Wlliam Gilmore Simms
Selections from the Letters and Speeches of the Hon. James H. Hammond, of South Carolina >> An Oration on the Life, Character, and Services of John Caldwell Calhoun, Delivered on the 21st November 1850, in Charleston, S.C., at the Request of the City Council >> Page 245

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Page 245

Speech | The Reprint Company; John F. Trow & Co. | 1866, 1978
Transcription 245
suspicion from his motives, if any has ever been
seriously entertained, and almost wholly excuse the
most sagacious of men who laid no claim to inspira-
tion.
Although there were, from the commencement of
the Government, two parties, one of whom contended
for a strict and the other for a latitudinarian construc-
tion of the Constitution, a review of the practical
questions which arose between them would show that
few or none of them were of a sectional bearing. The
Alien and Sedition Laws, which produced the greatest
excitement of any internal question, had no such
tendency. The Funding of the Domestic Debt might
have been so accidentally ; but no question, necessarily
and permanently sectional, attracted serious notice until
after the second war. In fact, under the administra-
tions of the earlier Presidents, all those sectional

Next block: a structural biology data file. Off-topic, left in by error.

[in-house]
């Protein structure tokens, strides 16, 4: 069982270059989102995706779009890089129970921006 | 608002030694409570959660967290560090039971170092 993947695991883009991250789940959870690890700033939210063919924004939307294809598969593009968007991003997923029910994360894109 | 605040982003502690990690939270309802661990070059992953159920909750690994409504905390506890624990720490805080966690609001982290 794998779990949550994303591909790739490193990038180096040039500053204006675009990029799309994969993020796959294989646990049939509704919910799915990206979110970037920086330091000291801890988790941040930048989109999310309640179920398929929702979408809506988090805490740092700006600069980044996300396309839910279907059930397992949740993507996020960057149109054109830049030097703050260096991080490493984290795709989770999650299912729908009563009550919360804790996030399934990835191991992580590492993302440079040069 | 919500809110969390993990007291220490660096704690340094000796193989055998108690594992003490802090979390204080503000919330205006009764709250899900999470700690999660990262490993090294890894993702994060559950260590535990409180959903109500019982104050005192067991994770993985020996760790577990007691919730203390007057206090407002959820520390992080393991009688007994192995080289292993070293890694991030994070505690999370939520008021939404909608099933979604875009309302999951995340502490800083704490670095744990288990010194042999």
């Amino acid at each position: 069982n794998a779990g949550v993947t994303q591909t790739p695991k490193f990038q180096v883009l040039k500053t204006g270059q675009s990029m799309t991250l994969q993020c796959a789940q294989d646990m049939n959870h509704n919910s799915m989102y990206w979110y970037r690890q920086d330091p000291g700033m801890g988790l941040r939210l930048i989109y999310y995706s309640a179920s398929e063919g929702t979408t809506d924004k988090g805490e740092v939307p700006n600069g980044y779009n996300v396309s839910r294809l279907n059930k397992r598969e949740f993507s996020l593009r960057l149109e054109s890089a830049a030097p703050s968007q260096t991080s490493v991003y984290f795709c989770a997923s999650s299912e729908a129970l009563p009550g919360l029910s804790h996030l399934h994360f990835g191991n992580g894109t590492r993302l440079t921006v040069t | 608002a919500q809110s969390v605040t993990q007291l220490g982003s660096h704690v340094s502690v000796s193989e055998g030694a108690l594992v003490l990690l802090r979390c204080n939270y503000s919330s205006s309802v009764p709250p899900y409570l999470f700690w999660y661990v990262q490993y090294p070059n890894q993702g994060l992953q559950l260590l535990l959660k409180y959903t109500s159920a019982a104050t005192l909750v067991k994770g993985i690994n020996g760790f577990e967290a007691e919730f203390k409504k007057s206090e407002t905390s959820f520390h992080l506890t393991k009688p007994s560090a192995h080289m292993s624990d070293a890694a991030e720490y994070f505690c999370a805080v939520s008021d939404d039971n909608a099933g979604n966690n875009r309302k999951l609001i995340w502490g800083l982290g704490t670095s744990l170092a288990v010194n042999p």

jealousies which had displayed themselves so con-
spicuously during the Confederation, and which are
so prominent in the debates of the Convention that
framed the Constitution, had been lulled to sleep, and
a large proportion of the ablest Southern men were
Federalists. The great questions which did agitate
the country, on which elections turned, and parties
really, though not altogether nominally, divided off,
were external, not internal questions. Our Colo-
nial habits still predominated, and we looked abroad
for our dangers, for our enemies and our friends.
English, French and Spanish negotiations : Jay's
Treaty : the squabble with the Directory : the acqui-
sition of Louisiana : the terrible wars of Europe :
the aggressions on our neutral rights : and finally the
embargo, non-importation, non-intercourse laws, and
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